One of the most common recurring motifs of electronic music from its very beginnings is its association with futurism. This comes both in the form of the self-revolutionizing ethos of new sound production (make it new!) and in the form of invoking science fiction motifs like the robot. Of course, music being music and people being people, one of the most common things it seems anyone wants to do with a robot is have sex with it.
Goldfrapp’s “Strict Machine” is a really interesting take on robot sex. The chorus “I’m in love with a strict machine” is a really evocative phrase, signaling both BDSM subbyness (“strict”) and some form of mechanic sex. It’s possible it’s about a robot partner, but it’s also distinctly possible that the song is about a vibrator (“I get high from a buzz”). Here the robot has two potential functions—for auto-eroticism, and for submission.
Margaret Berger is a Norwegian pop artist. “Robot Song” is one of the best songs from her Pretty Scary Silver Fairy. Interestingly, Berger doesn’t gender the robot she describes, instead in the first verse framing the relationship as a form of closet—”they wouldn’t understand/what this love’s about.” The chorus brings a vocoder into the backing vocals, where it’s unclear if the line “you’re the only one who makes me feel a thing” is from the robot’s perspective or Margaret’s. If it is Margaret, there’s a sudden numbness to the song, a switch from external social pressures to the effect on the narrator. Robot sex is bringing her to life. The coda “another time, another world” holds out a certain kind of Utopian hope for something better.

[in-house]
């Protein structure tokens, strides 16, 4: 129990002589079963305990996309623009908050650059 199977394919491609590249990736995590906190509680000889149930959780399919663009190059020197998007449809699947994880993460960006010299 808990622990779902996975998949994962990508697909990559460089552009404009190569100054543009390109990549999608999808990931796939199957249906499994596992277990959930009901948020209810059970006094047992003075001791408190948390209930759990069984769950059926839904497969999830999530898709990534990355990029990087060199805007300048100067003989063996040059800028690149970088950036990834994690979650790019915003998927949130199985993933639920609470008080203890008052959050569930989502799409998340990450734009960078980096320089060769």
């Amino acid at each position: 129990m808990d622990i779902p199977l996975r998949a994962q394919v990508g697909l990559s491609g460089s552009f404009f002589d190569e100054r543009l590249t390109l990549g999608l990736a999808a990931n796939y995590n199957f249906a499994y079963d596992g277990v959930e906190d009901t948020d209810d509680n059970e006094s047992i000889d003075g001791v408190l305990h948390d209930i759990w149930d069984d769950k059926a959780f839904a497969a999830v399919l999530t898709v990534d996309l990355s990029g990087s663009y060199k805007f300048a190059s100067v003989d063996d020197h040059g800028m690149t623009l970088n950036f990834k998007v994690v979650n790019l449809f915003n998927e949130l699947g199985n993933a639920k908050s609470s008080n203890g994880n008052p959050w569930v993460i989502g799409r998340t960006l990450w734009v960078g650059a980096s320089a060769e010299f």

Robyn has had a number of songs about robots. “Robot Boy” is from her 2005/2007 self-titled album. It’s probably stretching it to say that “Robot Boy” is precisely about sex, it’s more about consolation and preparing for the inevitable—”you’ve reached the end.” A death, perhaps, but of what? Of a relationship? Male privilege? Humanity itself?
The robot is a really productive way for women to address sexuality without the constraints of hetero-gender roles, allowing them to explore different forms of sex without being tied into a real-world queer narrative (Alison Goldfrapp is now out as a lesbian, though wasn’t when she wrote the piece). There’s a crossover here I think with the philosophy of Gilles Deleuze and Felix Guattari, who imagine a kind of post-Oedipal flow of sexuality divorced from fixed configurations like gender and sexuality orientation. The machine becomes animated by a kind of inhuman drive that’s beyond fixed idea of identity; it doesn’t so much have sex, it is sex in a certain sense.
In my next post, I’ll talk about what it means when a female artist imagines herself as the robot.